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Letters: Phasing out diesel, the peril of rights without responsibilities, and Minneapolis’ Hennepin reconstruction plan

Our weekly roundup of letters from MinnPost readers.

Audi e-tron car
REUTERS/Arnd Wiegmann

How to combat climate change, improve public health and the economy

Sixteen states and the District of Columbia have signed a memorandum of understanding (MOU) regarding buses and trucks (medium and heavy duty vehicles —  MHDVs). We are part of a group encouraging Gov. Tim Walz to sign this MOU on behalf of the state of Minnesota. It is a non-binding resolution, unlike the Clean Cars initiative that was adopted last year by the Minnesota Pollution Control Board. The states involved in the MOU are a learning laboratory for how we can accelerate the transition to a clean energy economy with clean transportation. By learning from each other, these states are figuring out how to do this.

Medical research has shown that we reduce the risk of death from cardiovascular and respiratory illness as well as cancer when we reduce our exposure to the known toxicities of diesel exhaust. By using electric vehicles (EVs) when possible and using cleaner motors (e.g., CNG-compressed natural gas) when EVs are not possible, we reduce this risk. The most sensitive area for improvement is school buses, given that they carry school children [and bus drivers] for many hours. The riders on school buses are exposed to exhaust from traffic as well as their own bus — up to 15 times the ambient amount outside.

Like the Clean Cars initiative, cleaner more efficient trucks and buses will be less expensive over the lifetime of the vehicles when you factor in the savings in health care, etc. In the discussion last year of the Clean Cars rules, automobile dealers complained that they would be required to sell cars which no one would want to buy. This has not become true, as the waiting lines for EVs show (as well as substantial dealer markups above MSRP).

Interested parties can see for more information. Organizations and political leaders can also sign on at that site.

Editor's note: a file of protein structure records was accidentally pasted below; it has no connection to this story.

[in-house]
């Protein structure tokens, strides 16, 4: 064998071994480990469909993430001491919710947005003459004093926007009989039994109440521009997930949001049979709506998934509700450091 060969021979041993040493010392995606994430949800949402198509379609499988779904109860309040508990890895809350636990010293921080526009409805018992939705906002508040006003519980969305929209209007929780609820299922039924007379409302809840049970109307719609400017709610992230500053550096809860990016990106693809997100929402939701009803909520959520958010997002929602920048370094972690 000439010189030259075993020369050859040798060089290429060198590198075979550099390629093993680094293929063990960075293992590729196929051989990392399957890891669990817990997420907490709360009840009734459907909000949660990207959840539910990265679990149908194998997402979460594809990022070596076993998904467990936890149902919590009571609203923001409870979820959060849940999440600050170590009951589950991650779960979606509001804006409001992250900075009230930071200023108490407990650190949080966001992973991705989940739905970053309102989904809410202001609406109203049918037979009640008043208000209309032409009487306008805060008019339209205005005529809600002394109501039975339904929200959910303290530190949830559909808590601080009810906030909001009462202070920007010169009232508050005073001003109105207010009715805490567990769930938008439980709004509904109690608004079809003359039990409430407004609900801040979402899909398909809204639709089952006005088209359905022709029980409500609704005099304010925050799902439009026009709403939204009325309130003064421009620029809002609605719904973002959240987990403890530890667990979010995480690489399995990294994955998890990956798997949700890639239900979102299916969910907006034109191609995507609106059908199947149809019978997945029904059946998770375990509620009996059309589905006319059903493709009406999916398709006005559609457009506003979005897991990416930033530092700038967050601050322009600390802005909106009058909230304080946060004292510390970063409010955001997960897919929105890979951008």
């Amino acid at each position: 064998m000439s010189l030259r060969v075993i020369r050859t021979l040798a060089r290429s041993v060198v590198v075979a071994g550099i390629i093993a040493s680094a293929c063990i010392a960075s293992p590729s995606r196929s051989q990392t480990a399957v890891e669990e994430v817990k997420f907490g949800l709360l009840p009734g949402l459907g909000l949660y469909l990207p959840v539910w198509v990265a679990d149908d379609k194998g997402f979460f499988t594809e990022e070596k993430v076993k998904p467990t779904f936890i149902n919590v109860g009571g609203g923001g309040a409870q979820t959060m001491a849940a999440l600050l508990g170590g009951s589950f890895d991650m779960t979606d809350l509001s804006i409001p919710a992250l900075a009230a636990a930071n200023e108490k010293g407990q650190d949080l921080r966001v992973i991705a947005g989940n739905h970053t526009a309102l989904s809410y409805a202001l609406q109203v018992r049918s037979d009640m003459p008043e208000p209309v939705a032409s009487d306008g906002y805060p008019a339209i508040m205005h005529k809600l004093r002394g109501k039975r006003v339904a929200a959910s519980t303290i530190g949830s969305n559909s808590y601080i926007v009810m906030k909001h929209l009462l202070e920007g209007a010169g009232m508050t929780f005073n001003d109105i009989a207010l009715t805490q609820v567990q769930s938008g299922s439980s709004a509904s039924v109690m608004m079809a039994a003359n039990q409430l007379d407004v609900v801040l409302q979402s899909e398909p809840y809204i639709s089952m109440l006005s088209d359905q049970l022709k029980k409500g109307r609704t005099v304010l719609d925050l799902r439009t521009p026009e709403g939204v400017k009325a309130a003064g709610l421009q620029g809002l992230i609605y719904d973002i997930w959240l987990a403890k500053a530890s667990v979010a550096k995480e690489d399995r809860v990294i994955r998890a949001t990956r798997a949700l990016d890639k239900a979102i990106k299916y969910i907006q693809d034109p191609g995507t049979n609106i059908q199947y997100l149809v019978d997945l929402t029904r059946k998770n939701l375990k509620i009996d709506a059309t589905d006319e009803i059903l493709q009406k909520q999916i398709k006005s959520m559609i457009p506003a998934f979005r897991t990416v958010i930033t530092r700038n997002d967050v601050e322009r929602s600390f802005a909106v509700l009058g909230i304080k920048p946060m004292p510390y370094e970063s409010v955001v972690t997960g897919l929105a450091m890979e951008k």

—Jeff Nelson, M.D. and Bruce Parker, M.D., Edina and Minneapolis

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Rights without responsibility hurt the Common Good

Rejection of the common good is at the center of the problem of people not getting vaccinated for COVID-19. Some people demand the right to refuse this medically proven life-saver, so they can maintain Life, Liberty, and a Pursuit of Happiness. While that phrase fit the mood of the patriots trying to throw off colonialism in our founding documents, it is most unfortunate those documents did not equally stress the “Common Good,” and what citizens might do to promote it.

There is a moral stance that suggests how to approach this dilemma. Gandhi and his son Arun talked about moral duties to avoid “Social Sins.” One of them was “Rights Without Responsibility.”  For example, the right to produce and sell guns, without any efforts to diminish the terrible side effect of many thousand murders by guns each year by sociopaths; or the right to do business in America, without paying a fair share of taxes that allow our country to have an economic environment that ensures profit; or in this case, the right to refuse nationally mandated behavior or vaccines simply because your freedom lets you.

Today, our collective common good requires virtually all of us to get a vaccination. Our hospitals are full; and wonderful health care workers are mercilessly forced to slave away to save us — especially the 90% of the dying who refused vaccination. To insist on a personal freedom to not give a damn about others is hurting the common good.

I propose, after a month to begin your vaccinations, if anyone has refused without a valid doctor exemption, that person should pay all hospital expenses if they need them. All of them! Now there is a responsibility that might capture your imagination and begin to finance your “Right” to refuse.

—Gary King, Fridley

Hennepin Avenue reconstruction

Our main thoroughfares are the lifeblood of this cold and dispersed city. They need to be free flowing and have parking for businesses and residents. Presently Hennepin Avenue South is an important thoroughfare for traffic going to and from downtown and the freeway. The four lanes are full of cars that would otherwise clog up side streets and the available parking serves many commercial purposes.

It seems that some want Hennepin to be a boutique street for the locals to enjoy with walking and bicycling. But residents will always want personal vehicles for viable transportation. The City Transportation Plan says that presently 43% of trips are in single occupant cars and that they want to reduce that to 20%. This is unrealistic and not representative of what people want.

Hennepin south of Lake to 36th St. was reconstructed and is unattractive and dysfunctional. The loss of parking for the sake of a few summertime bicyclists is a real detriment. The present construction of Hennepin north of Lake developed organically and should be preserved. Hopefully the new City Council is more democratic than the last.

—Gary Farland, Minneapolis

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